So I read the press release this afternoon announcing Mike Brumley as the Mariners’ new third-base coach, and it triggered a tickle in the back of my brain.
Certainly, I remembered Mike Brumley as a journeyman major-leaguer from the 1980s and 1990s, but this feeling went deeper. Something about that name. Then I read more of the press release, and this passage rang a loud bell: His father, Mike, played parts of three seasons with the Washington Senators (1964-66).
Then it hit me: Mike Brumley — the first MIke Brumley — was the baseball card I got in every package as a (very) little kid in the initial stages of collecting fanaticism. Anyone who has dabbled in baseball cards knows what I’m talking about: There was always one card, usually of an obscure player, that seemed to show up in every pack. For me, it was the 1965 and 1966 Mike Brumley Washington Senators card.
Sure enough, I got home tonight, dragged out my baseball cards (yes, I kept every single card from my youth; you know the common story about guys (and gals) who came back from college and found out, to their horror, that Mom had thrown out their baseball cards? I didn’t take any chances. I took mine to college with me; and I’ve lovingly and carefully guided them through every move since. In 1991, when the Oakland fire came close enough to our house that we had to evacuate, my boxes of baseball cards were part of the essentials we jam-packed into our car) and found my cache of Mike Brumleys, the elder.
And while perusing my Senators collection (I have them all divided by teams; the vast majority of my cards are from the 1960s and ’70s, and virtually all of them are “honest” — that is to say, I bought them myself as a kid, in five or 10-card packs, not from collectors. I say “almost” because I’ve picked up cards here and there as an adult, usually at yard sales. But I’m proudest of the Willie Mayses, Hank Aarons and Sandy Koufaxes that I got the old-fashioned way), I came across a few gems that I thought I’d share with you. Humor me here. Through the magic of scanning, here they are:
Yes, that’s the father of the Mariners’ new third-base coach in his 1965 card, which might be my favorite Topps design. It’s one of five I found. Here’s his 1966 card — one of five more I still had:
Not many guys smiled for their baseball cards back in the day. The search for Brumley led me to this classic:
That’s Tom Cheney, famous for striking out 21 — the most ever in one game by a major-league pitcher — in a 16-inning effort against Baltimore in 1962. Alas, Cheney never came close to matching that level of accomplishment, finishing his career with a 19-29 mark. One clue to his demise: In 466 innings, Cheney had 345 strikeouts — and 245 walks. As far as I can tell (or remember), that card was cut out of a Post cereal box. Note the ragged borders. I wasn’t good with scissors.
The next one to catch my eye was this:
Yeah, good old Don Zimmer, whose classic baseball mug was already in formation at that late stage of his playing career.
Big Frank Howard, aka Hondo, aka Capital Punishment. Gotta love those gigantic specs. I got to deal a little with Frank Howard during his coaching career, and found him to be a delightful fellow.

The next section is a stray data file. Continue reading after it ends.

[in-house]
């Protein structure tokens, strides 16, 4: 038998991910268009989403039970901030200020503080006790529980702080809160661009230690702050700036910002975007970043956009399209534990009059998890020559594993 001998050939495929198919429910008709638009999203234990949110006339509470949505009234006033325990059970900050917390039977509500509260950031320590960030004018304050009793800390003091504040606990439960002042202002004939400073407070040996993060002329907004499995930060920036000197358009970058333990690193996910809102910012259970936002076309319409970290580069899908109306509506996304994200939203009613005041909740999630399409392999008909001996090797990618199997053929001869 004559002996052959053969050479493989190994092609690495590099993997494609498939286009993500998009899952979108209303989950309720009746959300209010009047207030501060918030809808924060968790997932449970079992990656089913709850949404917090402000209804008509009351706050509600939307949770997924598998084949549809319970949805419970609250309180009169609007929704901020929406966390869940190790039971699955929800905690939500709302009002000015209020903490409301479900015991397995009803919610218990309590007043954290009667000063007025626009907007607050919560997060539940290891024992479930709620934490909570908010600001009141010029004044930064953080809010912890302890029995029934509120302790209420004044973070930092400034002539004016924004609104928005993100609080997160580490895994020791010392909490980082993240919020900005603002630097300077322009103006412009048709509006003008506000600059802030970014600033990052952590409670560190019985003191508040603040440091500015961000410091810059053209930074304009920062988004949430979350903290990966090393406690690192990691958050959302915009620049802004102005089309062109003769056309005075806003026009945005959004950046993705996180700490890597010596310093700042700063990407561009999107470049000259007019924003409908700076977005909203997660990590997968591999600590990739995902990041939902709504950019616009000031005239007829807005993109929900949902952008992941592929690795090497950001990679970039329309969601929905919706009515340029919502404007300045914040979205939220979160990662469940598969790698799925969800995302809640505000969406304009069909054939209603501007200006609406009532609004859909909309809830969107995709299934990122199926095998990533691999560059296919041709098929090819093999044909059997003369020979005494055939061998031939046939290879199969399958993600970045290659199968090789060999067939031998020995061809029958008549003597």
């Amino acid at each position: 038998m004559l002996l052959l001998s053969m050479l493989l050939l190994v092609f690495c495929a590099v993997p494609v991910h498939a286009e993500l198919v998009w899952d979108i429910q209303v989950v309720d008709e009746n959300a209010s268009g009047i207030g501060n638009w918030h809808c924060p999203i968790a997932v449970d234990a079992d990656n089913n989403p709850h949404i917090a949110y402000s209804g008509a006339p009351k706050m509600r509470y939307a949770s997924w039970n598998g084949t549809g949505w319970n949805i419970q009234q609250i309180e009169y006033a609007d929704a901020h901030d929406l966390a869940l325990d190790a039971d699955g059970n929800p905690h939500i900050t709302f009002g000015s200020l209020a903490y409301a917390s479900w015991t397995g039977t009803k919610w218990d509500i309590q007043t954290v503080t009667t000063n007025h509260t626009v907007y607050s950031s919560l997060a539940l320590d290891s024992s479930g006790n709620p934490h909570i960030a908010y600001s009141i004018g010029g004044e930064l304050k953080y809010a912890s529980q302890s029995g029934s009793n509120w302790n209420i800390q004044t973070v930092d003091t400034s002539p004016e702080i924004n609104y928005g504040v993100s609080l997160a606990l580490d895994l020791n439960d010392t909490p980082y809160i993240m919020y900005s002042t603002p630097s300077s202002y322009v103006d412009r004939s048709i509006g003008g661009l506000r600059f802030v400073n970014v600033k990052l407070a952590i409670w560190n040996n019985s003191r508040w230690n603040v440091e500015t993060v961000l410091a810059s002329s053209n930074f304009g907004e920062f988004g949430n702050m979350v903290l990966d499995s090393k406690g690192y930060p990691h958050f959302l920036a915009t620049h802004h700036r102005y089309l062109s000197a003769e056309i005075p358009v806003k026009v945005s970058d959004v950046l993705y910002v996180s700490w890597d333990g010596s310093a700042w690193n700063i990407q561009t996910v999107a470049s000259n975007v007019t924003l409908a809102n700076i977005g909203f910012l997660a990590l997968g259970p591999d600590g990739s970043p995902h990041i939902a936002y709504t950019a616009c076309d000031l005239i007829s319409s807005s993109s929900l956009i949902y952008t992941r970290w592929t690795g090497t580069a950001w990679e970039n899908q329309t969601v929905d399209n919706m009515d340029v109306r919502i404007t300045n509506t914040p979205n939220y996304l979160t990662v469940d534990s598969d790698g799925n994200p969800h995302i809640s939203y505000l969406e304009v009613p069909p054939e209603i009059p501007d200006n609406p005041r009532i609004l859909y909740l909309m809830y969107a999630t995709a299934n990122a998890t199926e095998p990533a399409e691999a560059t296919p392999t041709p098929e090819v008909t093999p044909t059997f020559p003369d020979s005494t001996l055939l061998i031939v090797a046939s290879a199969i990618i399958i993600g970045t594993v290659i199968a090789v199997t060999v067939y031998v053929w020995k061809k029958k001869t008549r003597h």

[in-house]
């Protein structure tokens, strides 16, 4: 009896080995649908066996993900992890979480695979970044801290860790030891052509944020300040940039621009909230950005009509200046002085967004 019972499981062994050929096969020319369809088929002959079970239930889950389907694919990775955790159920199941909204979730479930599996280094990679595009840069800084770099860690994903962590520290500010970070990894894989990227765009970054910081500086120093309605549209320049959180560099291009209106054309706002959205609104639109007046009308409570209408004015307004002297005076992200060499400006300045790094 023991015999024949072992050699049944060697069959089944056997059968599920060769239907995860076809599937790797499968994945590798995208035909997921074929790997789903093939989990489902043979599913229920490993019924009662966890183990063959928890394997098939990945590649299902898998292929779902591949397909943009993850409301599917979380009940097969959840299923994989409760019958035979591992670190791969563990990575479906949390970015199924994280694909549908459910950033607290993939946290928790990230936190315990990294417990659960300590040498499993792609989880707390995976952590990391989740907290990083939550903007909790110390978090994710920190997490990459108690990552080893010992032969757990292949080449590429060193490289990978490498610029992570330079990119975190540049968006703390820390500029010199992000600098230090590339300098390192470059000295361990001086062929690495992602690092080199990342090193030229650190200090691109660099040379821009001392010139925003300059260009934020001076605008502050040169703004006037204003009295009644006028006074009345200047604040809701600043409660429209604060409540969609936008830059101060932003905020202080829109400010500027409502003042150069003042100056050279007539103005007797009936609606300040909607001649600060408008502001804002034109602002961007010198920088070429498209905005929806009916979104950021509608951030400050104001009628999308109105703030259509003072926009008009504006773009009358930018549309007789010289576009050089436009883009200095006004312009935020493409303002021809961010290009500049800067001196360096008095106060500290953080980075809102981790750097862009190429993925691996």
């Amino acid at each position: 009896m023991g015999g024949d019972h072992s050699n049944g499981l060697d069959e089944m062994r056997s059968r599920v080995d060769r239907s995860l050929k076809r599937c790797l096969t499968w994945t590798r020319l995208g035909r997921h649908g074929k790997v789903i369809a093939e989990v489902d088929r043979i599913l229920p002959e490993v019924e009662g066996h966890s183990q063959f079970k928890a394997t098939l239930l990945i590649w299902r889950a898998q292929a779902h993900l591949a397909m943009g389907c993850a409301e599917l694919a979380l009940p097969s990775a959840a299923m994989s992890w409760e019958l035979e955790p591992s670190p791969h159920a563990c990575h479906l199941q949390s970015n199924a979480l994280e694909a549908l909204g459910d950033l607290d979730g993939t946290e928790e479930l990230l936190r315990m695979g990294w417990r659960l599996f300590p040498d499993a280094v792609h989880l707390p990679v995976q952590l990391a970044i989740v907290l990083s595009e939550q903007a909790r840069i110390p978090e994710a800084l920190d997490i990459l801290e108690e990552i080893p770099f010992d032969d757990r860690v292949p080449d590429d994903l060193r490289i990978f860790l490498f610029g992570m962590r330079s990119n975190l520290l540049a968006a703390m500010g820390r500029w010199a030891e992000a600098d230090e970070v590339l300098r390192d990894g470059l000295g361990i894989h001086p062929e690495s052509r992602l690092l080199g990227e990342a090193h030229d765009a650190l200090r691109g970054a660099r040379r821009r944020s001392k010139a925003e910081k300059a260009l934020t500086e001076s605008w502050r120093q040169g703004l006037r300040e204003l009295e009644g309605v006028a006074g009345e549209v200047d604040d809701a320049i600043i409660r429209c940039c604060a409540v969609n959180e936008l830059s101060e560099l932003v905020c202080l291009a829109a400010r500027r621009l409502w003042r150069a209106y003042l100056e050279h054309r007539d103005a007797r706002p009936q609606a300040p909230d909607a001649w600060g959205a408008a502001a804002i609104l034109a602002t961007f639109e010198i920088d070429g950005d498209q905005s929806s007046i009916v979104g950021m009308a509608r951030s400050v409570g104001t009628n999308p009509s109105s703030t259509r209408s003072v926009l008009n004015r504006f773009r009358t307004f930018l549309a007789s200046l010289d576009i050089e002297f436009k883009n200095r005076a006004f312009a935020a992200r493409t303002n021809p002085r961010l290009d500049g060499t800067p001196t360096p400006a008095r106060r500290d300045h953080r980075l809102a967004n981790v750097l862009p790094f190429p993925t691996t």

I’ll bet every person of a certain age remembers this one:
Paul Casanova. The name never failed to make me giggle. In fact, I’m giggling now.
Here’s another giggle inducer:
I could only imagine what his nickname was. Using modern nomenclature, I suppose he would have been B-Shet. I’d love to see Sports Center take a whack at that one. Shetrone (tee hee) never had much of a career, which might have been a blessing.
I like this one because of the Seahawks connection:
I can say with some confidence: No relation.
I just got done reading a Joe Posnanski blog that listed the 10 worst hitters in history with over 6,000 plate appearances, and lo and behold, I run across this guy:
Yes, Ed finished dead last — or dead first, as the case may be — with the lowest average in history among qualifiers. Here’s what JoPo wrote about him:
Yes, Ed Brinkman. He hit .224/.280/.300 over a long All-Star career (well he was an All-Star in 1973). He won a Gold Glove, twice got MVP votes, and he was a high school teammate of Pete Rose. It is also mentioned on his Wikipedia page that he holds the record for most seasons with more than 400 at-bats, a batting average lower than .230 and fewer than 15 home runs. That seems kind of like rubbing it in, no? He also holds the records for most seasons with 450 plate appearances and an OPS+ of 70 or lower. I’m sure he holds a lot of records like that. He had a good glove, though.
This one has some sentimental value:
That’s Willie Kirkland, and I always dug the toothpick. He had U.L. Washington beat by 20 years.
I never actually believed that this next guy was really a player. I have a hunch he was the team accountant, and they let have a baseball card as a favor:
Sure, Baseball Reference shows a Howie Koplitz, but I still think it’s all part of an elaborate ruse.
I always loved rookie cards, but…
…sometimes you ended up with Pete Rose or Rod Carew, and sometimes you ended up with Don Loun and Joe McCabe.
Finally, there’s nothing more amusing, in retrospect, than 1970s/early 1980s hair. He’s no Oscar Gamble, but Jim Kern is a pretty good representative (note that the Senators had become the Rangers by then):
I hope you enjoyed reading this half as much as I did putting it together. It killed a Friday night, but that was a fun journey that Mike Brumley took me on.